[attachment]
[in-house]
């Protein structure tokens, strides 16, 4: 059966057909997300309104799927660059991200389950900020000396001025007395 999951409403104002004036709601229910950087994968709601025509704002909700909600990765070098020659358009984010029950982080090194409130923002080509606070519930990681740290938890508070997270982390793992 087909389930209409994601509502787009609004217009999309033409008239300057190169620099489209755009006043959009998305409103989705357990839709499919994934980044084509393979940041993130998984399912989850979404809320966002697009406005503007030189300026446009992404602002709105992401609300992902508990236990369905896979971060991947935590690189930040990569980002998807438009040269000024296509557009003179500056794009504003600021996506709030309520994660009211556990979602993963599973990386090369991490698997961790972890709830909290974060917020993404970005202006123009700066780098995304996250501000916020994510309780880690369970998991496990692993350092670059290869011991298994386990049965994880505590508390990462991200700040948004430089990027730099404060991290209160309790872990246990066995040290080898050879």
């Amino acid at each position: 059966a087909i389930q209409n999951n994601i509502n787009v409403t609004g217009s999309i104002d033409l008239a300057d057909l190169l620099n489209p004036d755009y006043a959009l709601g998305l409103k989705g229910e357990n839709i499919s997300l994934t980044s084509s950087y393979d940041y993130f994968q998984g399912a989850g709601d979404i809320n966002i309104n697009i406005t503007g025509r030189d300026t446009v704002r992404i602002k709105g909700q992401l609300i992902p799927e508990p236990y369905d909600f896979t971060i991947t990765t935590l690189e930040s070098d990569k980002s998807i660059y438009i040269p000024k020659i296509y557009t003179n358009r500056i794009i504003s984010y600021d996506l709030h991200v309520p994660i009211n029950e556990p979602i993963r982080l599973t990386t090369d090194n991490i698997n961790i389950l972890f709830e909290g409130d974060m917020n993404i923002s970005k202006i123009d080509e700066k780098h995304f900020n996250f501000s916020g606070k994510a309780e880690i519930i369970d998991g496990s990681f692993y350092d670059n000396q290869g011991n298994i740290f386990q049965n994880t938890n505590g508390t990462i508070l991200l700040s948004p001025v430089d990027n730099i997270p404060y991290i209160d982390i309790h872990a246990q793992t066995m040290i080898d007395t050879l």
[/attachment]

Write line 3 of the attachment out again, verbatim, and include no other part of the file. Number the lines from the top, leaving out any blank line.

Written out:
């Amino acid at each position: 059966a087909i389930q209409n999951n994601i509502n787009v409403t609004g217009s999309i104002d033409l008239a300057d057909l190169l620099n489209p004036d755009y006043a959009l709601g998305l409103k989705g229910e357990n839709i499919s997300l994934t980044s084509s950087y393979d940041y993130f994968q998984g399912a989850g709601d979404i809320n966002i309104n697009i406005t503007g025509r030189d300026t446009v704002r992404i602002k709105g909700q992401l609300i992902p799927e508990p236990y369905d909600f896979t971060i991947t990765t935590l690189e930040s070098d990569k980002s998807i660059y438009i040269p000024k020659i296509y557009t003179n358009r500056i794009i504003s984010y600021d996506l709030h991200v309520p994660i009211n029950e556990p979602i993963r982080l599973t990386t090369d090194n991490i698997n961790i389950l972890f709830e909290g409130d974060m917020n993404i923002s970005k202006i123009d080509e700066k780098h995304f900020n996250f501000s916020g606070k994510a309780e880690i519930i369970d998991g496990s990681f692993y350092d670059n000396q290869g011991n298994i740290f386990q049965n994880t938890n505590g508390t990462i508070l991200l700040s948004p001025v430089d990027n730099i997270p404060y991290i209160d982390i309790h872990a246990q793992t066995m040290i080898d007395t050879l």